Their three-run victory at the Chepauk Stadium saw Sanju Samson’s unit breach MS Dhoni’s fortress for the first time since 2008, and the three-wicket win over Titans came after losing all three games against them the previous season.
These are the signs of Royals’ fearless approach in their quest for the trophy, an unfinished business from last year’s IPL.
The Royals have managed to click as a unit. Playing their first game at their original home ground here after four years, the present table-toppers Royals will take on second-placed Lucknow Super Giants (LSG) at the SMS Stadium on Wednesday.
In the batting department, Jos Buttler, Samson and Shimron Hetymer continue to be their pillars of strength, with youngsters looking up to the task. Yashaswi Jaiswal is in good nick while Devdutt Padikkal has started finding his range after being promoted as a No. 3 batter and Dhruv Jurel has managed to impress with his big-hitting ability.
The only glaring weak link is all-rounder Riyan Parag. He hasn’t contributed anything of substance and his IPL numbers — an average of 16 and strike rate of 123.6 in 51 matches, along with his last four knocks of 7, 20, 7 and 5, give little hope.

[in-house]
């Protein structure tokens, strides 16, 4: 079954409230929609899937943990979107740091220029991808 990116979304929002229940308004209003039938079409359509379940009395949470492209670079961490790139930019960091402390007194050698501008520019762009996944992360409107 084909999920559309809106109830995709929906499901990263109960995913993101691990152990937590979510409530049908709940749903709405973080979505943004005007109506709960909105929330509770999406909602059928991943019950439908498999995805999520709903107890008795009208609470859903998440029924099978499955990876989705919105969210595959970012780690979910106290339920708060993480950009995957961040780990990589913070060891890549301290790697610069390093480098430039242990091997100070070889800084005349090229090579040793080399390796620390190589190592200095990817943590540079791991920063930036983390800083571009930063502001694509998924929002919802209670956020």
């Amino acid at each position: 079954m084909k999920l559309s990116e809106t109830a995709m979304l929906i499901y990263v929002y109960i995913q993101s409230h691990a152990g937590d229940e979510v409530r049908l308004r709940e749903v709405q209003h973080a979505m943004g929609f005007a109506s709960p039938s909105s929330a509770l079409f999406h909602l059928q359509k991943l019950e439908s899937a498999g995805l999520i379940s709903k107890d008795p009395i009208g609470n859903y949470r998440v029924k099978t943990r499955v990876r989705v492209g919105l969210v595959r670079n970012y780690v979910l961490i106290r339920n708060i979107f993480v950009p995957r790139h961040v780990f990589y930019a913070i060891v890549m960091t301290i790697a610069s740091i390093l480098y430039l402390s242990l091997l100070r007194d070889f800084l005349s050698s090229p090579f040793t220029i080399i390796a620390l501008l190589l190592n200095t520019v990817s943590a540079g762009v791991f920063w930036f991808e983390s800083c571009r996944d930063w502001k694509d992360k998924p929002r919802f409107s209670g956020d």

The LSG have an equally strong batting line-up while their middle-order, which includes Nicholas Pooran and Marcus Stoinis, poses a serious threat.
After three matches, their captain KL Rahul has finally taken off with a 56-ball 74 which came against Punjab Kings in their previous game, but his strike rate in the IPL, which has dropped significantly from 152.45 (2016-2018) to 134.72 (2019-2022), was a matter of discussion yet again. More than how he carves his innings this time, it would be interesting to see how consistent the birthday boy Rahul remains from here. The LSG skipper turned 31 on Tuesday.
But it is Royals’ bowling which puts them ahead of Rahul’s pack, though an interesting competition would be between Royals leg-spinner Yuzvendra Chahal and LSG pacer Mark Wood as they continue to jostle each other for the coveted Purple Cap. Currently, both have 11 wickets to their name, but it is Chahal who holds the cap with a better economy of 7.85 in five games. On the other hand, Wood has an economy of 8.72 in four games.